“Ever since he got here, he’s had a little different feel that I’ve never really played against,” junior cornerback Nick Grant said. “He has the speed of [former Virginia wide receiver Andre] Levrone, but he has more of like a suddenness to him.”

When the Cavaliers need a big play, look for Chatman to be the guy to win 1-on-1 battles and come up with receptions in the end zone, just like he did against William & Mary. 

Keys to the game:

Shut down Cam Akers

Akers’ talent is no secret — he was the highest-rated running back in the Class of 2017 in the ESPN 300. After a productive freshman season, Akers averaged just 4.4 yards per carry last year, suffering from injury, poor blocking and growing pains in Coach Willie Taggart’s first year. This year, however, he has been on a tear. In Florida State’s overtime win over UL Monroe last week, Akers had 36 carries — a program record — for 193 yards and two touchdowns, along with five receptions for 55 yards and a touchdown. Akers is the centerpiece of Florida State’s offense, and Virginia’s rush defense will need to be on its game Saturday.

"I think this is definitely going to be a very good test to see where we're at in the run game," Hanback said. "[Akers] has NFL potential. He's very fast, very physical and strong, and he's behind a very talented O-line, with very talented skill guys on the edges.”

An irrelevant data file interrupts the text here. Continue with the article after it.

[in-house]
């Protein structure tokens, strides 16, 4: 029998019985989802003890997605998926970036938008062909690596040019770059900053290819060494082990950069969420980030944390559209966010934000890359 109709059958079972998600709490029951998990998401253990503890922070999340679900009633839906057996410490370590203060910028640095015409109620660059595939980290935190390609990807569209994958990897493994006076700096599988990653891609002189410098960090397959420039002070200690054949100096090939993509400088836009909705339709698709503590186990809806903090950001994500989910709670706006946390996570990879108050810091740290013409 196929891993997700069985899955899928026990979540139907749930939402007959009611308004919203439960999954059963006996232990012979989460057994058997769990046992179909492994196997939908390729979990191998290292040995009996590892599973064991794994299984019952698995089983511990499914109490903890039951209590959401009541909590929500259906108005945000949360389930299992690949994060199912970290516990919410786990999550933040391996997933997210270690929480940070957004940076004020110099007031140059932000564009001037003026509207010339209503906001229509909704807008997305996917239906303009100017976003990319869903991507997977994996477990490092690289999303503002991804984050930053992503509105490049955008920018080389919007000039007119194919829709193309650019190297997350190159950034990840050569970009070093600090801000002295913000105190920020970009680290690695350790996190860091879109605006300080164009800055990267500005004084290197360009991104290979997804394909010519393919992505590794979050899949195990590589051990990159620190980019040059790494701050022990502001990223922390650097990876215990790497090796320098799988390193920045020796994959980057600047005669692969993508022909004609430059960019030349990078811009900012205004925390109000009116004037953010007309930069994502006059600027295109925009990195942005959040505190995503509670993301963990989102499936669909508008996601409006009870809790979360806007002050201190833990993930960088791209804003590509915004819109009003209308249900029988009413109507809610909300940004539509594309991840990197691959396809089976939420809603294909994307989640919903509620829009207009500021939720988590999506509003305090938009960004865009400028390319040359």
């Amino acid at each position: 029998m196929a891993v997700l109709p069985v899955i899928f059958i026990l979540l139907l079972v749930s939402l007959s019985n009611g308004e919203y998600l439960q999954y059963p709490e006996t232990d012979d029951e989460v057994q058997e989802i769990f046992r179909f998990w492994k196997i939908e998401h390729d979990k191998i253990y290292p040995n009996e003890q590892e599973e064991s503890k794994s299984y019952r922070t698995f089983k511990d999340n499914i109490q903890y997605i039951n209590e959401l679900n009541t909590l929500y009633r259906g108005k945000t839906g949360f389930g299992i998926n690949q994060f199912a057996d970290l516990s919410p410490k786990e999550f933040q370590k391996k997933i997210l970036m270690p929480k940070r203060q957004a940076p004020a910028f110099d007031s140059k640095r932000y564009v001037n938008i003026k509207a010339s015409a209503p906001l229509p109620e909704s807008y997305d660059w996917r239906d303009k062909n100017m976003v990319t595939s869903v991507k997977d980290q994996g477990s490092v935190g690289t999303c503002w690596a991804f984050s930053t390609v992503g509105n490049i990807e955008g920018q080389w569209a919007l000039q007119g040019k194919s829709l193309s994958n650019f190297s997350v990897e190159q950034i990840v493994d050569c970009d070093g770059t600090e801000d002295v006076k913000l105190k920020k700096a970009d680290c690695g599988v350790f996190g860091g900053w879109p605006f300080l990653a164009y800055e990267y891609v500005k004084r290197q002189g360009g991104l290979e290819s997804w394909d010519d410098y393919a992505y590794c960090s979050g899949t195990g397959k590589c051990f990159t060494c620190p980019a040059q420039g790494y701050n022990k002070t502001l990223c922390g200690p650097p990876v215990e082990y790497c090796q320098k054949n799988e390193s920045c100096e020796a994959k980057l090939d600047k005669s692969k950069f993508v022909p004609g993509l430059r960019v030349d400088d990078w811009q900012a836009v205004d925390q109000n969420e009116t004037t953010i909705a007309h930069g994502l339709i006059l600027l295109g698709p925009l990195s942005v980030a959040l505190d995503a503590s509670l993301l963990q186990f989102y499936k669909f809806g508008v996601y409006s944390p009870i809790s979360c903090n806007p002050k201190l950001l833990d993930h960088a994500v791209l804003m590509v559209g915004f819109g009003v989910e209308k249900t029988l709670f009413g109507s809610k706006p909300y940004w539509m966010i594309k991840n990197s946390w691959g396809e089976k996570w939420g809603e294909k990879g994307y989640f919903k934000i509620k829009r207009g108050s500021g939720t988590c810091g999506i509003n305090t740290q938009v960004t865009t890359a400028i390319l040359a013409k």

While the rush defense has fared well so far, it hasn’t been tested by a playmaker of Akers’ caliber yet. The Cavaliers’ front seven must keep an eye on Akers at all times, and not let him escape to the outside and turn on the burners. He is also dangerous in the passing game, taking a screen pass 44 yards to the end zone against UL Monroe. Look for inside linebackers — senior Jordan Mack and junior Zane Zandier — to make some key plays to stop him.

Balanced, patient offense — make the Seminoles’ susceptible defense tired

Despite its talent, Florida State’s defense has been vulnerable so far this season. Boise State had 621 yards of total offense against the Seminoles, and UL Monroe had 419 total yards. The Seminoles appeared to have overcome their defensive woes against UL Monroe, going into halftime up 24-7. UL Monroe came out of the break, however, with 14 unanswered points and pushed the Seminoles to the brink.

“I don’t think our defense was happy, or anyone associated with Florida State football was happy with the way our defense played,” Taggart said about the UL Monroe game in his Monday press conference. “We have to play better.”

Virginia’s dynamic offense can punish the Seminoles’ defense by leading a balanced, drawn-out attack. The Seminoles’ fast-paced offense means the defense gets little time to rest. The Cavaliers are known for dominating time of possession and third-down conversions. If they do this against Florida State, they will be in good position to win. This means a strong run game going is crucial — whether it’s sophomore running back Wayne Taulapapa, junior running back PK Kier or freshman running back Mike Hollins, who stood out against William & Mary with two touchdowns, the Cavaliers have multiple good options in the backfield.

Despite the Seminoles’ inconsistency in the early running this season, their talent on both sides of the ball is undeniable. So far, however, Coach Willie Taggart hasn’t been able to produce a good final product. Like they did against Miami last year, the Cavaliers are ready to take down a national giant under the Saturday night lights in Charlottesville.

Kickoff is slated for 7:30 p.m. from Scott Stadium. The game will be broadcasted on the ACC Network.